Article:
COST EFFECTIVE: If someone visited your site once, chances are very high that they are at least somewhat interested in what you have to offer. By focusing advertising efforts on individuals who have already demonstrated an interest in your brand, you are simply reinforcing an interest that already existed. Unlike other forms of marketing, which may offer your message to a broad audience—many of whom will frankly not care a whit about your business—retargeting is specifically marketing toward an interested audience. You’ve narrowed the odds that the recipient of the ad will respond.
This increased efficiency pays off. Studies have shown that retargeting provides a much higher return-on-investment (ROI) than other forms of digital marketing. Since the marketing “hunt” has effectively been removed from the equation, retargeting is often a cheap alternative to other strategies, and typically boasts lower cost-per-click.
IT’S ANNOYING: Creepy, weird, and annoying are three words often used to describe retargeting. Too many impressions is the main cause for complaint—it seems that some retargeters simply don’t know when to stop.
When an interested user looks at a digital camera then has that same camera follow them around for weeks, plastered all over every site, it may do a little more than improve brand recognition—it’s going to drive that person nuts. Making your product a source of frustration is not exactly the best way to make people buy it. As a rule, humans do not appreciate being pestered.
IT CAN BE INEFFECTIVE: Retargeting is particularly annoying for customers who have already been converted—that is, who have already made a purchase, or even bought the very product that is being advertised to them.
Be careful when selecting your retargeter, and choose one that employs segmentation (showing different ads to visitors with different degrees of loyalty—i.e. interested versus converted). Moreover, ensure that a “burn pixel” (that magical line of code that releases a customer from targeted ads once they have made a purchase) is included on your thank-you page in order to spare your new customer the now redundant campaign.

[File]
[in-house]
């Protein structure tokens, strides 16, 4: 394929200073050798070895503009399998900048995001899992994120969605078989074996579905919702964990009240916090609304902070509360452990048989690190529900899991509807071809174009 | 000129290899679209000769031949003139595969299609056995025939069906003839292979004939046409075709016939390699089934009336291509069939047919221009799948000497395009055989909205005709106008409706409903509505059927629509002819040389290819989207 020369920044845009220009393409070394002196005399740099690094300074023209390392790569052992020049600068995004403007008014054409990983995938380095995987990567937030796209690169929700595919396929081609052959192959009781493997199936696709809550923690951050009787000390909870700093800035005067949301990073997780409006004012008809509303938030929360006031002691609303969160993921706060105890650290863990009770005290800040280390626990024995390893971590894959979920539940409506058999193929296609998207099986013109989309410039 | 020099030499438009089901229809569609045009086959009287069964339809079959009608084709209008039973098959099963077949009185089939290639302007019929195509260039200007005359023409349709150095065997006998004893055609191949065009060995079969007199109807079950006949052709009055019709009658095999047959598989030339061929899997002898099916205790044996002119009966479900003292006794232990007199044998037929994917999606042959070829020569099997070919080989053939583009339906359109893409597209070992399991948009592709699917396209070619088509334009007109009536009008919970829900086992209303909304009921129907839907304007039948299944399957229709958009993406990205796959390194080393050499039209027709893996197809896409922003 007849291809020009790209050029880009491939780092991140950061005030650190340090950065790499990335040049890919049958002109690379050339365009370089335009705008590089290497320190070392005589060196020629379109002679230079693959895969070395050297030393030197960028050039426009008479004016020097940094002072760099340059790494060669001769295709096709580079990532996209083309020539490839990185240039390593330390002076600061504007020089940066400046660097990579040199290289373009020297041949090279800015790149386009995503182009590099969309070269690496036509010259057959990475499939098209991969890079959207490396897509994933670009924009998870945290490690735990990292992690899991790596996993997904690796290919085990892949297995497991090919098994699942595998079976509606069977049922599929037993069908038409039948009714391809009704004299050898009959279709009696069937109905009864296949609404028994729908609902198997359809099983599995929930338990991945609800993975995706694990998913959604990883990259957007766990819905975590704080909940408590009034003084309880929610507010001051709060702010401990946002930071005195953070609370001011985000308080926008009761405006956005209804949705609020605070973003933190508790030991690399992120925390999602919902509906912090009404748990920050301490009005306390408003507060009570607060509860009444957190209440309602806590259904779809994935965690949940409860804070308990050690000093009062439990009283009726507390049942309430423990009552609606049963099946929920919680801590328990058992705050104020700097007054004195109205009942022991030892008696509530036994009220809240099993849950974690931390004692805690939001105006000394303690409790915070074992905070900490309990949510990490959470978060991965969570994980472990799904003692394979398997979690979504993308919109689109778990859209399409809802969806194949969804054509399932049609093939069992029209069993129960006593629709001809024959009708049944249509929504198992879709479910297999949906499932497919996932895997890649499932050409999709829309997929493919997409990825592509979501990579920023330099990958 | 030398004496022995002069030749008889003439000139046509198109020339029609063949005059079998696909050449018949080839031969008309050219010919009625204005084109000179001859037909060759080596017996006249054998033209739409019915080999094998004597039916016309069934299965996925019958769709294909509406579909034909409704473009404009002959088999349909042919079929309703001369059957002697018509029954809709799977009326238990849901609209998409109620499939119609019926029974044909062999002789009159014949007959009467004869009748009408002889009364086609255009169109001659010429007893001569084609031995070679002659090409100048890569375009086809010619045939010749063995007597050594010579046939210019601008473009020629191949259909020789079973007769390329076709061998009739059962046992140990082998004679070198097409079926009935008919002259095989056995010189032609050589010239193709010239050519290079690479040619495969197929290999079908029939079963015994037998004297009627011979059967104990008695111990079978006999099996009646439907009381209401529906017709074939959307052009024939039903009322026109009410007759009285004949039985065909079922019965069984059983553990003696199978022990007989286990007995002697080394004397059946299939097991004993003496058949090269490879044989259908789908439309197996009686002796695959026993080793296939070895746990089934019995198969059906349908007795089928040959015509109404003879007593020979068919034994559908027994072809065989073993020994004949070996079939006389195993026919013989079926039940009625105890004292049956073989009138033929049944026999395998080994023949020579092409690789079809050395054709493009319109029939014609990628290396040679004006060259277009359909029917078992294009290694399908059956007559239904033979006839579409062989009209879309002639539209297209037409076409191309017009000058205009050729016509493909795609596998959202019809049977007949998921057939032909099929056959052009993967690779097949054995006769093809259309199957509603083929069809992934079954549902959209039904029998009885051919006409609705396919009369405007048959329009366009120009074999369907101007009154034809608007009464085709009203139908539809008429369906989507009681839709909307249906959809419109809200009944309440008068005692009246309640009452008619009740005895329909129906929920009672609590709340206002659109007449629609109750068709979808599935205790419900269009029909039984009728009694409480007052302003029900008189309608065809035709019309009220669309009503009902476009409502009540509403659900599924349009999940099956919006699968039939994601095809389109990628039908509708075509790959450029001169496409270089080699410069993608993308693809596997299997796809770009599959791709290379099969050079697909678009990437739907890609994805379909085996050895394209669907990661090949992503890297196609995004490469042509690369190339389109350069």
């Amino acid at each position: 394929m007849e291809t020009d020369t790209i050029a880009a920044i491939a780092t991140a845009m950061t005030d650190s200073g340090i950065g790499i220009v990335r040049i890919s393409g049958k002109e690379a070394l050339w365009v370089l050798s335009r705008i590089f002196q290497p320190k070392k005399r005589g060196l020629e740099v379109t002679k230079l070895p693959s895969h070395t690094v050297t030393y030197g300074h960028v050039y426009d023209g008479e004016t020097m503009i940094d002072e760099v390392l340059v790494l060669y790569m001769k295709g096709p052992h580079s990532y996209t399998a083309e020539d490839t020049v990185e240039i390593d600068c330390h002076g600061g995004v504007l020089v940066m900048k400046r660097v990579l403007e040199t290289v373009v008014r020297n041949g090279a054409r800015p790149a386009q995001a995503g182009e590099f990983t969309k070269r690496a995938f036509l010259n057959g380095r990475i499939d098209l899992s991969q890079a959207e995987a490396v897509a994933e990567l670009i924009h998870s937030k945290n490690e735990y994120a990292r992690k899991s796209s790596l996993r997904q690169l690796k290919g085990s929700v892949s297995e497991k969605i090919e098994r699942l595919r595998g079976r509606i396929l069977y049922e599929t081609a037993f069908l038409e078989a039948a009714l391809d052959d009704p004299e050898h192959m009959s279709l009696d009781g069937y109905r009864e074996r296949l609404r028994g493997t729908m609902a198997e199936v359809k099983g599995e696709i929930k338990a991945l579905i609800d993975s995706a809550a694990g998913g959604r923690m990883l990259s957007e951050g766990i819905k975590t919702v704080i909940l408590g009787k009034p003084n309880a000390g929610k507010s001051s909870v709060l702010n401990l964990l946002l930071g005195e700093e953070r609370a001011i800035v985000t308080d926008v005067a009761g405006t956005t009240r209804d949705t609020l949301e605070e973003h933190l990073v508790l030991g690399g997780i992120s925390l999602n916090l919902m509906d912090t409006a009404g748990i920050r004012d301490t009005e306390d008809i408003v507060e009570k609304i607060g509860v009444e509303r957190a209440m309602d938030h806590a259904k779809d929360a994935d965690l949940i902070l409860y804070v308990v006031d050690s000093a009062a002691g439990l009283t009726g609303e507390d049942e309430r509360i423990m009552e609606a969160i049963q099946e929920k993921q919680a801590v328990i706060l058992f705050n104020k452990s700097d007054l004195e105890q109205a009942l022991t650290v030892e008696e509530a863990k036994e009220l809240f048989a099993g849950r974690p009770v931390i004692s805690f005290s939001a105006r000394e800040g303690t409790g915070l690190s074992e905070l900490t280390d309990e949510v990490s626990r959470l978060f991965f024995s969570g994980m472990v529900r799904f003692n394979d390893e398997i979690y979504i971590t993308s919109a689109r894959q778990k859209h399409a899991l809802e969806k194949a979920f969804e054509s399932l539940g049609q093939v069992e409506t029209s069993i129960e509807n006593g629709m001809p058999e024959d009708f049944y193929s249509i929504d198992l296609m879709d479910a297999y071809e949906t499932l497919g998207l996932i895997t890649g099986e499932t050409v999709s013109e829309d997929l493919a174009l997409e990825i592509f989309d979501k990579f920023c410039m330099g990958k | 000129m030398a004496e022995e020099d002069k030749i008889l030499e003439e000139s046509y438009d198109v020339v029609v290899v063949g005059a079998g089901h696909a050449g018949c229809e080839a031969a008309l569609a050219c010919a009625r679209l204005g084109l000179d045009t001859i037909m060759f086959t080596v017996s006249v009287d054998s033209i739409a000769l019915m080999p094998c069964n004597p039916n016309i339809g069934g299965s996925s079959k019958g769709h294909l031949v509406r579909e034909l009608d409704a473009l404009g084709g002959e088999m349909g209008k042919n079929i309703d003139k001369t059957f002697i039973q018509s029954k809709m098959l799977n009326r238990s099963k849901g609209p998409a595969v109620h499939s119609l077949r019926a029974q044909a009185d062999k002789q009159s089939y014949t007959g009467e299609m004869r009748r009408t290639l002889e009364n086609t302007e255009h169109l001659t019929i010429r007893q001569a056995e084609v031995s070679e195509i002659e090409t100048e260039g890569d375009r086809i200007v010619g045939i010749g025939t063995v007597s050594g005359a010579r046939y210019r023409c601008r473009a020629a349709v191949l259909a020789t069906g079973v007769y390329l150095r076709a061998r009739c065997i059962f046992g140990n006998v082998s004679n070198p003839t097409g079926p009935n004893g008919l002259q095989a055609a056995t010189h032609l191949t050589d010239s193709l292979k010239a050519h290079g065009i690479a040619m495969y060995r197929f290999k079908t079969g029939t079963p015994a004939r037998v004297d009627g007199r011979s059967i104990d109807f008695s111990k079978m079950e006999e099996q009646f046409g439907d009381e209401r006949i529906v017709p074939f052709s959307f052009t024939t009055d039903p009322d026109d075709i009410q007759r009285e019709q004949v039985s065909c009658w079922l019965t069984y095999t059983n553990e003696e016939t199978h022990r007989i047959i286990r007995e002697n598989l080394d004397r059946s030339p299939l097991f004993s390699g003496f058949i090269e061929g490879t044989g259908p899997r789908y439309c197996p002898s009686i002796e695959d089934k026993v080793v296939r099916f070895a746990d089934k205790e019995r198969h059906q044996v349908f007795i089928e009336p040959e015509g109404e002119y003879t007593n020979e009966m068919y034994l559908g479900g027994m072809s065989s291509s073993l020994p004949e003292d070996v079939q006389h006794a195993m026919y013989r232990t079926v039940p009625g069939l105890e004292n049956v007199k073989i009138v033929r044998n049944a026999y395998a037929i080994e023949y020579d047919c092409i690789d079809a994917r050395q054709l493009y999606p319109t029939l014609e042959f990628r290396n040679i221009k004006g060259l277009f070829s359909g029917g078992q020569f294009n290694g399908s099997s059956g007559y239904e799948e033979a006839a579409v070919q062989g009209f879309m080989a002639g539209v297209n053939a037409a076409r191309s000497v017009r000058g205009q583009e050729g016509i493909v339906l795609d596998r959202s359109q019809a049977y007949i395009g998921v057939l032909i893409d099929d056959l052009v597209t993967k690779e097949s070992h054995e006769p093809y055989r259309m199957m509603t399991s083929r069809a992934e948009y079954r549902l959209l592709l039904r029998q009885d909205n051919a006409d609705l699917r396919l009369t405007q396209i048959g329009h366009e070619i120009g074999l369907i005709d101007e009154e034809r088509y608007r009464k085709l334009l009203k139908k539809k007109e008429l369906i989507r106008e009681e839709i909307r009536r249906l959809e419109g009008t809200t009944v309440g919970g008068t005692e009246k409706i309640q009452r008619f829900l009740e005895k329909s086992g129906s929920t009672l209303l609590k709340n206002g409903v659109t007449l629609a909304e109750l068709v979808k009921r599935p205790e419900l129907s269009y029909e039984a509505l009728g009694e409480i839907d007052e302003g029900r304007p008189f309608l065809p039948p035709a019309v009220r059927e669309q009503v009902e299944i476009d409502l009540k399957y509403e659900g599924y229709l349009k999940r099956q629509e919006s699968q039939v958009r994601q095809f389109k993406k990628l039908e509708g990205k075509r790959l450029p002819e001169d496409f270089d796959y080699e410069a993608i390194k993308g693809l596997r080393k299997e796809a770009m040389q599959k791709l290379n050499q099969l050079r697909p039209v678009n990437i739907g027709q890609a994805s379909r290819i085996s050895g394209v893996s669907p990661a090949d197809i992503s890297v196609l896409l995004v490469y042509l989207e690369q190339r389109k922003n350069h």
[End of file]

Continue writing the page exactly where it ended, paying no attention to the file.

IT CAN BE OFFENSIVE: Some see retargeting as an invasion of privacy—a prickly issue in today’s social climate. While retargeting does not collect personally identifiable information—i.e. information such as age or gender which could be used to identify an individual—many still feel that it is inappropriate. While retargeting complies with laws and regulations, it simply does not feel right to some internet users, and viewing your brand through such means may cause them to view your brand in a negative light. While many internet users do not feel this way, some do, and using retargeting will inevitably alienate them.
WEIGH YOUR OPTIONS
Retargeting is a marketing tool that can be extremely effective and helpful for your business, but it isn’t without its drawbacks. Improved brand recognition, increased return traffic and moderate cost are countered by the risk of annoying or offending potential customers, or simply missing the mark altogether. It is best to evaluate your current marketing strategy and your long-term goals in order to decide whether retargeting is right for your business.